By Bradley Griffith
“Money Monster” is the latest collaboration between George Clooney and Julia Roberts. Throw in Jodie Foster as director and you have the makings of a good movie. “Money Monster” is an interesting and tense drama, even though it didn’t exactly rake in the money at the box office.
Lee Gates (Clooney) is a loudmouth. He’s a showman and an entertainer who uses the gift of gab and confidence to become the successful host of a financial program on TV. Rather than being drab and boring, Gates’ show has dancing girls, props, and outlandish financial predictions. Being over the top is Gates’ shtick. Patty Fenn (Roberts) is the producer of the show, known as Money Monster.
Everything is going great for Gates and Money Monster until he endorsed a stock known as IBIS Global Capital. The stock then tanked, costing investors over $800 million in one day. Suddenly, IBIS CEO Walt Camby (Dominic West) disappears and skips a scheduled appearance on Money Monster. Instead, Diane Lester (Caitriona Balfe), the chief communications officer of IBIS, must fill in for Camby and answer difficult questions from Gates. IBIS claims that the stock dropped due to a software glitch, though no one can explain what that means.
As the program begins a lone delivery driver, Kyle Budwell (Jack O’Connell), enters the studio through the back door. Budwell has a couple of packages to deliver. He makes his way to the set and on live TV pulls a pistol and takes Gates hostage. Budwell then makes Gates don a suicide vest loaded with explosives. The vest is controlled by a dead man’s switch. Budwell holds his thumb on the detonation switch and if he takes his thumb off the switch the vest will explode.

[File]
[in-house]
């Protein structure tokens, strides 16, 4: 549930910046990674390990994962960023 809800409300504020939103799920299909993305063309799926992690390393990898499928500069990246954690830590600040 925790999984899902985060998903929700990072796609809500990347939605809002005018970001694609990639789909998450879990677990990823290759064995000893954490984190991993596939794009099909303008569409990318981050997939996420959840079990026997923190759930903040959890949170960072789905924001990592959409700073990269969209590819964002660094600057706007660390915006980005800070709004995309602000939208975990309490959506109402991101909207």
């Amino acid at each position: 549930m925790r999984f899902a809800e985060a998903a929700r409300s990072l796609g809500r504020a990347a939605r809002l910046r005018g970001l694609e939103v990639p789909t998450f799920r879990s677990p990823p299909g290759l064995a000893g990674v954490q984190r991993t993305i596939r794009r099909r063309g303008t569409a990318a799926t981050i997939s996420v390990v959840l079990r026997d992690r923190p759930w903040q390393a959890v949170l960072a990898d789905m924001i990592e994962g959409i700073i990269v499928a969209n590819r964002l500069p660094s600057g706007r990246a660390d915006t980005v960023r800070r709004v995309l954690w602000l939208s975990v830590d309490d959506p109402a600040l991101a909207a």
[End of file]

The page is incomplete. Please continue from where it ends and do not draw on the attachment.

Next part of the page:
Budwell lost his life savings on IBIS Global Capital. He wants the same answer as everyone else. How could a computer glitch cause a loss of over $800 million in one day? Gates, Fenn, and Lester all scramble to find the truth behind the glitch before it’s too late.
“Money Monster” opened to an underwhelming debut in theaters of only $14.8 million for its opening weekend. This poor performance may be somewhat of a surprise for a movie starring George Clooney and Julia Roberts. However, if you look at the trend of recent Clooney movies, the performance of “Money Monster” is par for the course.
While Clooney’s movies don’t necessarily make a lot of money, some are good dramas with good writing, good stories, and good acting. “Money Monster” is one of those films. The idea behind the movie is a novel concept as far as taking someone hostage and broadcasting the kidnapping live around the world.
It’s almost surreal to see Clooney portray a character who becomes meek and cowering in the face of danger. Clooney has made his career on his easy smile, confidence, and swagger. Yet Gates is clearly frightened and instantly passive the moment Budwell pulls the pistol. It’s a welcome different side of Clooney.
“Money Monster” is intense and includes a few unexpected twists and turns and a few laughs thrown in at unexpected times. It’s not setting any records at the box office and won’t win any awards, but it is an entertaining movie perfect for a rainy day.
Rated R for language throughout, some sexuality, and brief violence.